britain-defence-strategy

How the UK government will track everything you do online

 

This afternoon, UK Home Secretary Theresa May announced the return of the Snooper’s Charter, aka the Draft Investigatory Powers Bill. It’s the third attempt to get the Snooper’s Charter onto the statute books, and there’s a very good chance it’ll go through this time. All kinds of people think that’s a very bad idea. Here’s why.

Everything you do, they monitor it for you

The most worrying new power is mass surveillance of everybody’s internet use. Don’t be fooled by claims that as the data collected is “just metadata” it’s akin to keeping phone records: metadata means storing details of every website you visit as well as every communication you make using apps such as WhatsApp for 12 months.

ISPs won’t hand over details of the actual pages you visit or contents of your communications without a warrant, but site URLs can make it abundantly clear what they’re about: you don’t visit Wonga.com if you’re financially stable, for example. Similarly, location data can say a lot about you – churchgoing, perhaps, or visiting a particular building at particular times when Alcoholics Anonymous just happens to be meeting.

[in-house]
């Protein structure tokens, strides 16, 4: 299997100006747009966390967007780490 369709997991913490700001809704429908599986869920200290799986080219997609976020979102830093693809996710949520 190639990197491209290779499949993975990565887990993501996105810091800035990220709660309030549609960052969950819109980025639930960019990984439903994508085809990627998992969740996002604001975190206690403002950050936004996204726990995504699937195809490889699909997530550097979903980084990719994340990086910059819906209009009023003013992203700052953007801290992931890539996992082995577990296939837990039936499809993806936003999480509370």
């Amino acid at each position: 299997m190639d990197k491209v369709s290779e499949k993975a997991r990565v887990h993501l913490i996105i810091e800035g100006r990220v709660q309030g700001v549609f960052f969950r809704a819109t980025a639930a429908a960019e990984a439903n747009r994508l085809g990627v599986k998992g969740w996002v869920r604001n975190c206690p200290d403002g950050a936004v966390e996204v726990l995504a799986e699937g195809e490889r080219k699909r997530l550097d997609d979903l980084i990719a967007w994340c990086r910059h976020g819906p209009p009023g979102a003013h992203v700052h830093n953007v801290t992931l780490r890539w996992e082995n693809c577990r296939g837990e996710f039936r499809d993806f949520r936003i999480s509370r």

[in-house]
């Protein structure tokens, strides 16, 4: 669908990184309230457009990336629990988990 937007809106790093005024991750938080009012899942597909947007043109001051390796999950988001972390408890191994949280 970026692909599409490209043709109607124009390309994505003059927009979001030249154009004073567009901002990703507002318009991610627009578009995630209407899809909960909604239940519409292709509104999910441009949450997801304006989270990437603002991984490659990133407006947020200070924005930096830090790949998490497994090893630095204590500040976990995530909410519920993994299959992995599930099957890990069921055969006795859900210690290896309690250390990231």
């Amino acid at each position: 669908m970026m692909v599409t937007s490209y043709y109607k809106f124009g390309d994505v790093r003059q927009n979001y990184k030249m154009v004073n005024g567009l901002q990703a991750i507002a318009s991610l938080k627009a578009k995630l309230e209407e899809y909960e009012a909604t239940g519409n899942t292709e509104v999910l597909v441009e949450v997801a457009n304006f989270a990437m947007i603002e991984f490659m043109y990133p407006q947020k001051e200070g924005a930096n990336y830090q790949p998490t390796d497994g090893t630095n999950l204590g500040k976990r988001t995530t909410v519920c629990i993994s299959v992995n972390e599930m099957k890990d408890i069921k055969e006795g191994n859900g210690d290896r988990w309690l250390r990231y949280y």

It’s worth noting that this surveillance already happens – Edward Snowden revealed GCHQ’s illegal surveillance of millions of people’s online activities in 2003. The proposed new legislation effectively legitimises what’s been going on in secret for years.

It could get hacked

Firms such as Talk Talk will be responsible for storing that data and keeping it safe.

Talk Talk.

Keeping data safe.

Dark comedy aside, that’s a serious worry. As Lib Dem peer Lord Strasburger said of the previous Snooper’s Charter, getting private firms to store such data would create a “”honeypot for casual hackers, blackmailers, criminals large and small from around the world, and foreign states”.

 

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All kinds of people get access

The usual bogeymen have been trotted out – we need the new powers to fight ISIS and the reanimated corpses of 1970s BBC children’s programme presenters – but the communications data will be available to your local council, to the taxman and to 38 other public bodies.

Previous surveillance powers have been used to crack down on the menace of people not picking up dog poo and trying to get their kids into better schools. According to the Guardian, some 517,000 requests for communications data were made last year and signed off by police officers.

It puts the ‘fish’ into officialdom

One fear of mass surveillance is “fishing expeditions”, where data is mined to identify possible potential criminal activity rather than actual criminal activity. We’ve already seen people arrested for downloading books deemed to be “extremist material” under anti-terror legislation. As Cardinal Richelieu is said to have written back in the 17th Century, “If one would give me six lines written by the hand of the most honest man, I would find something in them to have him hanged.”

It’s bad for journalism